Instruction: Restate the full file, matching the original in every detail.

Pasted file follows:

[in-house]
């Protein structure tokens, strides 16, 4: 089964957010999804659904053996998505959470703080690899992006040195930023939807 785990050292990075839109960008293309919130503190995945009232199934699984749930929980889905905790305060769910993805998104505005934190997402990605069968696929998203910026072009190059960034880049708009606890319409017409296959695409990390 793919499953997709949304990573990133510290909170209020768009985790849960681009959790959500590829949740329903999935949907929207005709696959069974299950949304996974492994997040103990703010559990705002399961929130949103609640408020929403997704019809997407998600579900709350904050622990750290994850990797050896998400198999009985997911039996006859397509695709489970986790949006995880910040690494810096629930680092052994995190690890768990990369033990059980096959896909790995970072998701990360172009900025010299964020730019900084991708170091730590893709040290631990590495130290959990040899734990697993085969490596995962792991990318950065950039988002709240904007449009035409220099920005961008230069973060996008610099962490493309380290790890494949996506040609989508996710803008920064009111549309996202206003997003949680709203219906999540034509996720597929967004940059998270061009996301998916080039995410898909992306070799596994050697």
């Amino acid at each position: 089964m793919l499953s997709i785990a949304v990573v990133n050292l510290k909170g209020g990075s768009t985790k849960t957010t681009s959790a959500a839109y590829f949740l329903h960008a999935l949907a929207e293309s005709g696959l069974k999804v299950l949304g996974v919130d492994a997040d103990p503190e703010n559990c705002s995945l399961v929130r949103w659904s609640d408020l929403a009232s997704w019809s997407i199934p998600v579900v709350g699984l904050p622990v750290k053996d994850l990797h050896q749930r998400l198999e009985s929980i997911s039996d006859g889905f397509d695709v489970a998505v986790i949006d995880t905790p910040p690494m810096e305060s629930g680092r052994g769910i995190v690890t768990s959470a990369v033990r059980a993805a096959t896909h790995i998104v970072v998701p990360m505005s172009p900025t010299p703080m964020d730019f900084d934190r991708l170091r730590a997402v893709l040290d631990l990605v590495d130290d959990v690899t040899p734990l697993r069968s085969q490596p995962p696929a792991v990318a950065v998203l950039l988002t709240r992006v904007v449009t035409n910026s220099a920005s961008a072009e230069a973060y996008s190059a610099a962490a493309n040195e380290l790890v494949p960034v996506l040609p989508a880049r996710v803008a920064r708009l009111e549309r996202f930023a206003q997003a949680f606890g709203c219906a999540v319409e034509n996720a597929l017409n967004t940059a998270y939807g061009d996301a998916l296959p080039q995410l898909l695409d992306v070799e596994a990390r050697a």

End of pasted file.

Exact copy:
[in-house]
């Protein structure tokens, strides 16, 4: 089964957010999804659904053996998505959470703080690899992006040195930023939807 785990050292990075839109960008293309919130503190995945009232199934699984749930929980889905905790305060769910993805998104505005934190997402990605069968696929998203910026072009190059960034880049708009606890319409017409296959695409990390 793919499953997709949304990573990133510290909170209020768009985790849960681009959790959500590829949740329903999935949907929207005709696959069974299950949304996974492994997040103990703010559990705002399961929130949103609640408020929403997704019809997407998600579900709350904050622990750290994850990797050896998400198999009985997911039996006859397509695709489970986790949006995880910040690494810096629930680092052994995190690890768990990369033990059980096959896909790995970072998701990360172009900025010299964020730019900084991708170091730590893709040290631990590495130290959990040899734990697993085969490596995962792991990318950065950039988002709240904007449009035409220099920005961008230069973060996008610099962490493309380290790890494949996506040609989508996710803008920064009111549309996202206003997003949680709203219906999540034509996720597929967004940059998270061009996301998916080039995410898909992306070799596994050697």
């Amino acid at each position: 089964m793919l499953s997709i785990a949304v990573v990133n050292l510290k909170g209020g990075s768009t985790k849960t957010t681009s959790a959500a839109y590829f949740l329903h960008a999935l949907a929207e293309s005709g696959l069974k999804v299950l949304g996974v919130d492994a997040d103990p503190e703010n559990c705002s995945l399961v929130r949103w659904s609640d408020l929403a009232s997704w019809s997407i199934p998600v579900v709350g699984l904050p622990v750290k053996d994850l990797h050896q749930r998400l198999e009985s929980i997911s039996d006859g889905f397509d695709v489970a998505v986790i949006d995880t905790p910040p690494m810096e305060s629930g680092r052994g769910i995190v690890t768990s959470a990369v033990r059980a993805a096959t896909h790995i998104v970072v998701p990360m505005s172009p900025t010299p703080m964020d730019f900084d934190r991708l170091r730590a997402v893709l040290d631990l990605v590495d130290d959990v690899t040899p734990l697993r069968s085969q490596p995962p696929a792991v990318a950065v998203l950039l988002t709240r992006v904007v449009t035409n910026s220099a920005s961008a072009e230069a973060y996008s190059a610099a962490a493309n040195e380290l790890v494949p960034v996506l040609p989508a880049r996710v803008a920064r708009l009111e549309r996202f930023a206003q997003a949680f606890g709203c219906a999540v319409e034509n996720a597929l017409n967004t940059a998270y939807g061009d996301a998916l296959p080039q995410l898909l695409d992306v070799e596994a990390r050697a």